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Selling your belongings when you downsize is unlikely to be of much help in paying your retirement expenses, experts say, thanks to a growing glut of secondhand goods on the market.
By Elizabeth O'Brien, Market Watch, The Wall Street Journal
Many boomers turn to estate sales to pare their possessions for a downsizing move, either their own or their parents’. Too often, those who expect to bank some serious cash are in for a rude shock: Their possessions are worth a fraction of what they imagine.
If the goal is simply to lighten the load for the next phase of life, then a modest payout isn’t a problem. Yet the stakes are often higher, according to estate liquidators—the professionals who conduct an estate, or “tag” sale on a property. Many people are counting on Aunt Betty’s silver set to help pay for out-of-pocket medical or long-term care expenses. When that’s the case, they’ll often come up short, as people attach more value to their items than most command at retail.
Partly to blame is a glut of secondhand goods, one that will only grow as the improving housing market unlocks pent-up demand for moving in general and downsizing in particular, experts say. In recent years, the slow economy and weak home prices have kept those who didn’t need to move in place. That has started to change. Twenty-nine percent of boomers ages 50 to 64 plan to move within the next five years, according to The Conference Board’s Consumer Confidence Index, released December, 2012. Of those, 46% plan to go to a smaller home.
Moves will likely accelerate given the recent uptick in the housing market, experts say. Last week, the March 2013 numbers for the Standard & Poor’s/Case-Shiller composite 20-city home price index were released, showing a 10.9% rise from the same period a year earlier, the biggest year-over-year gain since April 2006.
Even if they don’t choose to relocate, medical needs will eventually force the hands of many boomers. Ten thousand baby boomers turn 65 each day, and that trend will continue for the next 16-plus years. The average American home is 2,500 square feet. The upshot? “There is a tidal wave of stuff headed in our direction,” said Julie Hall, an appraiser and estate expert in Charlotte, N.C. who does business as The Estate Lady.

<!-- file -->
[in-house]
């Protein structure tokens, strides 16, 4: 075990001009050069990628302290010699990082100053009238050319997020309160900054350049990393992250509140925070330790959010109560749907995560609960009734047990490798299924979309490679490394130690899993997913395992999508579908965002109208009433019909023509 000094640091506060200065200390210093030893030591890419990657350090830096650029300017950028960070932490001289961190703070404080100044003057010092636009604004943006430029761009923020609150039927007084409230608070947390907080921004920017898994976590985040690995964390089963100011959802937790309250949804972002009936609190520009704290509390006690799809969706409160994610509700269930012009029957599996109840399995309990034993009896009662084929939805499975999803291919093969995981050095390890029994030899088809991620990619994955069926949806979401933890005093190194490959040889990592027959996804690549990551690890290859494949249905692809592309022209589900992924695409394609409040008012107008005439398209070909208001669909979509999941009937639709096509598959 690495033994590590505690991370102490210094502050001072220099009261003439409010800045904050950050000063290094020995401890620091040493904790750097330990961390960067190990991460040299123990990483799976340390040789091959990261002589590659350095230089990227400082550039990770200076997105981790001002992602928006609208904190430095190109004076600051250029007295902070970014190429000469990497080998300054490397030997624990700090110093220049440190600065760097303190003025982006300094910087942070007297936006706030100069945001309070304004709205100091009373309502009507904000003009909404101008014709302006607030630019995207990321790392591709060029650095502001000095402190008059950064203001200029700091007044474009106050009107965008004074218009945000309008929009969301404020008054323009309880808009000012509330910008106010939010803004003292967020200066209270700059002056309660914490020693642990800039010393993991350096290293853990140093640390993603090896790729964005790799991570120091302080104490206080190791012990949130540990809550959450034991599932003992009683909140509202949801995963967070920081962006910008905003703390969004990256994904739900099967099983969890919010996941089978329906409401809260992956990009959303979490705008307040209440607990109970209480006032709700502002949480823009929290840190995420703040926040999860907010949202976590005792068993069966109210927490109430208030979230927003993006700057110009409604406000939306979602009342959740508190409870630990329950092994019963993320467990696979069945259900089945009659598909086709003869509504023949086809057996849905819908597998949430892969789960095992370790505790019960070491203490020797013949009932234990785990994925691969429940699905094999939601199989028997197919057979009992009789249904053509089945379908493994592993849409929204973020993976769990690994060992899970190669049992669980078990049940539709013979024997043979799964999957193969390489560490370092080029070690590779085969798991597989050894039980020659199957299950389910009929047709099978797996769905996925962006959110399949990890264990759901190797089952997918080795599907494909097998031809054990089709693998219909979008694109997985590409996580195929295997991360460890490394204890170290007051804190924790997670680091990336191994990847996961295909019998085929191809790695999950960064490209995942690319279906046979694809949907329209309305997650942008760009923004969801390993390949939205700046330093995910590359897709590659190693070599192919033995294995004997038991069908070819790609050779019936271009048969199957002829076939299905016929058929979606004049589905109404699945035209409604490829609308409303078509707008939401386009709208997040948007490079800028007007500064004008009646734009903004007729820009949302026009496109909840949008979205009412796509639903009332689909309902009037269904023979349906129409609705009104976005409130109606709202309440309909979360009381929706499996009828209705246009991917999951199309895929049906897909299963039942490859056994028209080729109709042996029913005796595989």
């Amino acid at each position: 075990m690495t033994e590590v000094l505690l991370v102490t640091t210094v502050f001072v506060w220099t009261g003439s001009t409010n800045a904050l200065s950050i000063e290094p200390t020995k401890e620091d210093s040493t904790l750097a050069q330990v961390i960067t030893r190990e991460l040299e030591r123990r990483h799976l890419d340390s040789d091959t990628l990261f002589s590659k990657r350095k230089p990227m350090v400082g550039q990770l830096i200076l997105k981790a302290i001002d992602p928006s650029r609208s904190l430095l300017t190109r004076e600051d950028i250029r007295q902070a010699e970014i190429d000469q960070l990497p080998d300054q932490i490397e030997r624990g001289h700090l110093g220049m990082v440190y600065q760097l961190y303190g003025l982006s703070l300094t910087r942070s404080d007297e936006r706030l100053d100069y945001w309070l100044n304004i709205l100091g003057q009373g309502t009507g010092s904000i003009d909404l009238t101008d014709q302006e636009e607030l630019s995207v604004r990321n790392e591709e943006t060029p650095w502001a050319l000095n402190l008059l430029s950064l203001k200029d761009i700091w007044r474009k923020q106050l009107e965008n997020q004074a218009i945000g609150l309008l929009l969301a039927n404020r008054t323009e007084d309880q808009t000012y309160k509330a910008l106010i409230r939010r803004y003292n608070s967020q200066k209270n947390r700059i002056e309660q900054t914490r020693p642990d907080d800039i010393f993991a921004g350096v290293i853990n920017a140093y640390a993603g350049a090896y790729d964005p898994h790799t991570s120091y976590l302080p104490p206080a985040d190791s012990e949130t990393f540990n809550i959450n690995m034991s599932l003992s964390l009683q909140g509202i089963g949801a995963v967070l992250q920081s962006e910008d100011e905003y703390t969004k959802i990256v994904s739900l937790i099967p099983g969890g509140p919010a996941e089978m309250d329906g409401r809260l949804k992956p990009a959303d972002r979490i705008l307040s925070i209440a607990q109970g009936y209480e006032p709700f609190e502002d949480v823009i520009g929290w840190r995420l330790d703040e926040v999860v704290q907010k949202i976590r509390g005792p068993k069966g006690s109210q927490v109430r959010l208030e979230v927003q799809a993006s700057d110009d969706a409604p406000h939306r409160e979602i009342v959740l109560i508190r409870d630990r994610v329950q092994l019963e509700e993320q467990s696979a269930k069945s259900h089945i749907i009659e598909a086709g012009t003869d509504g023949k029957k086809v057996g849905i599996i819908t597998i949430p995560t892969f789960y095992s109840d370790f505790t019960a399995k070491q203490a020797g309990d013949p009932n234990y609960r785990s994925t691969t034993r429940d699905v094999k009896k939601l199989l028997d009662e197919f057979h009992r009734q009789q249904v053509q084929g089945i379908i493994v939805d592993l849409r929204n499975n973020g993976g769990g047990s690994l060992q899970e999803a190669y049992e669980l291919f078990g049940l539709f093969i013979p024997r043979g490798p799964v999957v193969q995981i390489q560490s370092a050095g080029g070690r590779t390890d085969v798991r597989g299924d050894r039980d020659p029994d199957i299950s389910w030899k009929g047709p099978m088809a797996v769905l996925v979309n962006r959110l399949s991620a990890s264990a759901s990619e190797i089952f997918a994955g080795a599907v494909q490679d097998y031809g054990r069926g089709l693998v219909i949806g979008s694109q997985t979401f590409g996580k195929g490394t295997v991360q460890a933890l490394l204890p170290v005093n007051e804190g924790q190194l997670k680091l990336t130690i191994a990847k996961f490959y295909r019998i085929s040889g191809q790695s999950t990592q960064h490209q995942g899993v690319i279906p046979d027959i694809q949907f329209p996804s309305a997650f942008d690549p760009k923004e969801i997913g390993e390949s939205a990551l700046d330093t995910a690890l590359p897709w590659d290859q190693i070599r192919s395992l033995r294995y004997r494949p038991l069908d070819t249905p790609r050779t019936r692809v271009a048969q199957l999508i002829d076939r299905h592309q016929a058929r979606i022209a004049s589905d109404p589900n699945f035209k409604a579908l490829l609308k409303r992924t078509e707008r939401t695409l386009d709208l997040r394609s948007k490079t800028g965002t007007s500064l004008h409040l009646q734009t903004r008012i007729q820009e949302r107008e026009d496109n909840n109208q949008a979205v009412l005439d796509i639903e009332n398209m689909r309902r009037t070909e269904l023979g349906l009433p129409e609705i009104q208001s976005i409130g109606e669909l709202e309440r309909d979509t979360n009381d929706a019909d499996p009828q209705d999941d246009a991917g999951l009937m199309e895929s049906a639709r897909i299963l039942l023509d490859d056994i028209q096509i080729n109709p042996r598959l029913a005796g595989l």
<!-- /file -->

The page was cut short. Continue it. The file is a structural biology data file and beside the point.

That means an already soft market for furniture and other household items will become even softer. “Everyone already has a dining room table,” said Chris Seman, president of Caring Transitions, a senior relocation and estate liquidation service. And young people setting up their first homes generally prefer modern-style furniture like that of IKEA, not the classic, sturdy pieces of their parents’ and grandparents’ generations, experts say. The market has softened even for serious collectible furniture, such as 18th- and 19th-century Georgian-period English antiques, said Frances Zeman, president of Appraisal Resource Associates in New York City. Pieces that sold for $10,000 at auction five years ago might have trouble selling for half that these days, Zeman said, although the market is showing some signs of firming.
Indeed, the market for high-end collectibles tends to be cyclical. It’s a mistake to believe that antiques can only appreciate in value, and an even bigger one to count on the sale of your armoire to fund, say, your first year of Medigap premiums. Regular appraisals will ensure your collectibles are properly insured and keep you updated on their current value, Zeman said. She recommends that you consult a professional appraiser every three to five years to see if there have been any major changes in the market for your items and to make any necessary adjustments in valuation. (People often think appraisers can casually eye a piece and rattle off its value, when in reality the process takes time, from a few hours to a few weeks depending on the item, Zeman said.)